Chicago Cubs could have their hands tied by CBA negotiations

(Photo by Matt Dirksen/Colorado Rockies/Getty Images)
(Photo by Matt Dirksen/Colorado Rockies/Getty Images) /

As the date for renegotiation of the Collective Bargaining Agreement (December 1) approaches, it’s probably a good idea to determine what each side wants, and if possible, try to determine which of those wants might be met. With the Chicago Cubs poised to have an active offseason, the terms of the next agreement will be critical for the team.

The pessimists in the game seem to feel that a labor stoppage is almost inevitable, even as that kind of job action would seem to be forestalled by the owner’s insistence on a winter date to begin, taking a general strike out of the MLBPA’s bag of tricks.

Optimists think that neither side would be stupid enough to forego a year of possible profits after so recently suffering “biblical losses”.

The Cubs especially seem to be building with the idea of such an event in mind. The farm has been restocked with players at the lower levels of the minor leagues, with a big hole around Triple-A, where the personnel will be spilt between up-and-comers and potential taxi squad members. The Iowa shuttle still operates, but it has a different schedule now.

Chicago Cubs might have hands tied by the CBA negotiations this winter

Here’s the current CBA, with its 12/1 expiration.

Let’s see what we know so far:

"According to the Athletic, “MLB’s proposal included a four-tier luxury-tax system, adding a new tier to the bottom of the current three-tier structure. The new initial tier would be $180 million, and tax rates would begin at 25 percent. The current system has the initial tier at $210 million with tax rates starting at 20 percent … The proposed salary floor, which does not exist in the current CBA, would be set at $100 million.”"

This isn’t likely to fly. The floor might stand, but the MLBPA is against a luxury tax of any kind, viewing it as a de facto salary cap (with considerable justification). The players want some kind of hedge against tanking.

"“Baseball is a great game. The fans who support this game are who I have my eyes on. If they’re going to pay their hard-earned money to see us play, I want to make sure that the league is the most competitive version it can be,” says prominent player rep Max Scherzer, whose status is probably up in the air right now, but whose words are likely to be echoed among his brethren."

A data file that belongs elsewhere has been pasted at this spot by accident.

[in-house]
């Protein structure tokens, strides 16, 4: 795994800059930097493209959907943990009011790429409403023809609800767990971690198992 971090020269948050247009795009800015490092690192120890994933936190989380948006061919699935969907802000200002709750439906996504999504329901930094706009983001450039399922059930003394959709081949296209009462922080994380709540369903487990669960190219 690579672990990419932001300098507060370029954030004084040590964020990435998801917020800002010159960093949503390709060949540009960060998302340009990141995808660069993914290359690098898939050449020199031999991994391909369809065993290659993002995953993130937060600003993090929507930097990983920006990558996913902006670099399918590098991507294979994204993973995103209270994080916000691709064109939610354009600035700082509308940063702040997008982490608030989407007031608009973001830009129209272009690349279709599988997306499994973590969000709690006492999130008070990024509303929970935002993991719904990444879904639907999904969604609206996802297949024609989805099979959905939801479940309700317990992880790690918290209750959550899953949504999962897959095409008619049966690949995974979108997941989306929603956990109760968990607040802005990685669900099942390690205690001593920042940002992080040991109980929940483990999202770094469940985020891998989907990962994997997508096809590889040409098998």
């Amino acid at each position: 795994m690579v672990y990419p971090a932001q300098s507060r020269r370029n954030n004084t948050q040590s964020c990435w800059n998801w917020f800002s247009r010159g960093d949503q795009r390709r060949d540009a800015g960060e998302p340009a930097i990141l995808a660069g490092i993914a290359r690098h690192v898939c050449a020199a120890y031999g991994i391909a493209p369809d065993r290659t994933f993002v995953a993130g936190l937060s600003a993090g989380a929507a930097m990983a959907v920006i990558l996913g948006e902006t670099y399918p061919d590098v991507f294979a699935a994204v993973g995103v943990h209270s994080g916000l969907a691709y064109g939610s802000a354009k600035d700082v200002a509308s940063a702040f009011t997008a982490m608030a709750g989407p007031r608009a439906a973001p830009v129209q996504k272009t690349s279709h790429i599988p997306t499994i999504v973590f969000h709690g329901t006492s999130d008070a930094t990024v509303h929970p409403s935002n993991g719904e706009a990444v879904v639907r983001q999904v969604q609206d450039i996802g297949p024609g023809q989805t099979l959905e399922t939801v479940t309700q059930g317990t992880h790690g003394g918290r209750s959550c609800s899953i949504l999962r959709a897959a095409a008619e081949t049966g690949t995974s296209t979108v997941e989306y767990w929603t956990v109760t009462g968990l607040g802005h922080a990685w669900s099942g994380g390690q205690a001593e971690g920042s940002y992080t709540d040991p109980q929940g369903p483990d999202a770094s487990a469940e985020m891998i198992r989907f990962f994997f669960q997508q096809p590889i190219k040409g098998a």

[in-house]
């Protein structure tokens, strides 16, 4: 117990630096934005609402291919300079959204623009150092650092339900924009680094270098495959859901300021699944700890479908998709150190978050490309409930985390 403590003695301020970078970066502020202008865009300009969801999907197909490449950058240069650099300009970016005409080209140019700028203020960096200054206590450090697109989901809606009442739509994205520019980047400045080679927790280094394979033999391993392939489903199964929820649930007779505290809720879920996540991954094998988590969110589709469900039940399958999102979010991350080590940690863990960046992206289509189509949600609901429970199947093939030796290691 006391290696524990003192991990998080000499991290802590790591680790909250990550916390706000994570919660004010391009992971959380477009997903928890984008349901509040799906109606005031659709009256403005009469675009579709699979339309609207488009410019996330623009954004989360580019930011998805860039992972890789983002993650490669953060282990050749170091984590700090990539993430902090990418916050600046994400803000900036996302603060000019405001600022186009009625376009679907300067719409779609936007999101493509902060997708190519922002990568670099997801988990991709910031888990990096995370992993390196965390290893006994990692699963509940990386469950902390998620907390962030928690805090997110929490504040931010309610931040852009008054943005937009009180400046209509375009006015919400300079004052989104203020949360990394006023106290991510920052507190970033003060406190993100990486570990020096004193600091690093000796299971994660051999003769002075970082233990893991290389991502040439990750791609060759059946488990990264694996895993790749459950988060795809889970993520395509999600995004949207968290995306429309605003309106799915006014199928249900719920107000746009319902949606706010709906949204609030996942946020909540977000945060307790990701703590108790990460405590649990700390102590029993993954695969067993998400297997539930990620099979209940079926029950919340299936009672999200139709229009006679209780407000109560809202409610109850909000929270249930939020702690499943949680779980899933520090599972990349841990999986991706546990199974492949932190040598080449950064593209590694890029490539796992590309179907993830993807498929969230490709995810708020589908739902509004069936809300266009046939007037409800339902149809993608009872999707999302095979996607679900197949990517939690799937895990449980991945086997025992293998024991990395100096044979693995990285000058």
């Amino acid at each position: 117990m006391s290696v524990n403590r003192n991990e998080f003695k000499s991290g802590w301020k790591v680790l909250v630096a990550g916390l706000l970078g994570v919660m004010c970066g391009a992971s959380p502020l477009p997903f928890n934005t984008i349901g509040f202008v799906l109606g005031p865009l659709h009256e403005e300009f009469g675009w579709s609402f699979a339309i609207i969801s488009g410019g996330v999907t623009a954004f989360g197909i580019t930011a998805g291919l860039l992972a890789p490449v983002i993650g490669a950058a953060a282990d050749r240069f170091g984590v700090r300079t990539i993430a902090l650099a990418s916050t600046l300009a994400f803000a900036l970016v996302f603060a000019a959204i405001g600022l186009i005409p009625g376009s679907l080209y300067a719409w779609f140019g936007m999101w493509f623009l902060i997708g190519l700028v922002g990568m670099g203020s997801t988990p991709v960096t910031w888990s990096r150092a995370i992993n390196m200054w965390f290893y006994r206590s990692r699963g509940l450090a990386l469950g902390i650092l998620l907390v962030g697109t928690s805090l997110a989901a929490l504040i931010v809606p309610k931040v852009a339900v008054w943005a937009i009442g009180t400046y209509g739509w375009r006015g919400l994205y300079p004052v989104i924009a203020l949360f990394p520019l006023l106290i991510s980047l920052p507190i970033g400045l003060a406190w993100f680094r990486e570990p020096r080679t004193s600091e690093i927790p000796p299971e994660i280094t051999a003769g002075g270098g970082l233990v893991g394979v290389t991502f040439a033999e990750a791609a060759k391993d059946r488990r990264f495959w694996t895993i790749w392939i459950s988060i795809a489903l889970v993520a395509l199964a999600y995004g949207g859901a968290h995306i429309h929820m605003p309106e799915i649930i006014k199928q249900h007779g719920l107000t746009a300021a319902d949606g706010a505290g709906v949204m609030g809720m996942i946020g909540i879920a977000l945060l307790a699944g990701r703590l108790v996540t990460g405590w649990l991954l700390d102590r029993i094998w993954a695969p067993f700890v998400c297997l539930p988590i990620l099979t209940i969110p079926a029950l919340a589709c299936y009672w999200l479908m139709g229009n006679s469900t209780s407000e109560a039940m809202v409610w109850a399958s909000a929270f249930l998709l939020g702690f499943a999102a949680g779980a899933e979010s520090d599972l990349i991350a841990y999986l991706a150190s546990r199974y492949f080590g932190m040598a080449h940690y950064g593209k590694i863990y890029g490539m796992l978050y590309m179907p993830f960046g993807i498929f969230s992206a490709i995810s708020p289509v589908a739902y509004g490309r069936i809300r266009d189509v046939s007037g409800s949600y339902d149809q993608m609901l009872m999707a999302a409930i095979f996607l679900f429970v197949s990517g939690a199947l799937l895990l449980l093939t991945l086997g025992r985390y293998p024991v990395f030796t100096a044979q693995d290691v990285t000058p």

Indeed the AP reports that: “Negotiations have proceeded slowly, and both sides appear to be bracing for a lockout that could start either on Dec. 1 or when players are scheduled to report to spring training in February.”

The initial proposal has mutated into a revised service time arrangement in which arbitration-eligible players split a $1 billion pool and all players become a free agent at 29 1/2 years old. Again, the players are going to see that set amount as a cap.

The CBS article goes on to conclude that “The general rule of thumb is if MLB proposes it, it saves the owners money somehow…” Which is not necessarily a bad thing, but those proposals don’t then redistribute said funds back into the system.

"“The best I can say to you is that our No. 1 priority is to get a new agreement without a work stoppage,” Rob Manfred said. “It’s that simple.”"

But it doesn’t look that way. It doesn’t look good, with both sides trying to milk public sentiment.

Revenue structure, the path to free agency, and team payroll expenditures are the main items in question, and each are held close to the chest. “The players’ sentiment is best illustrated by the $500 million grievance filed by the MLBPA that alleges the owners negotiated and ultimately imposed the pandemic shortened season, via the commissioner, in bad faith.”

dark. Next. Ricketts can silence critics if he actually spends this winter

This is all we have, for now. Ian Happ is the Cubs’ player representative, and he is both vocal and articulate. As always, the outcome remains to be seen.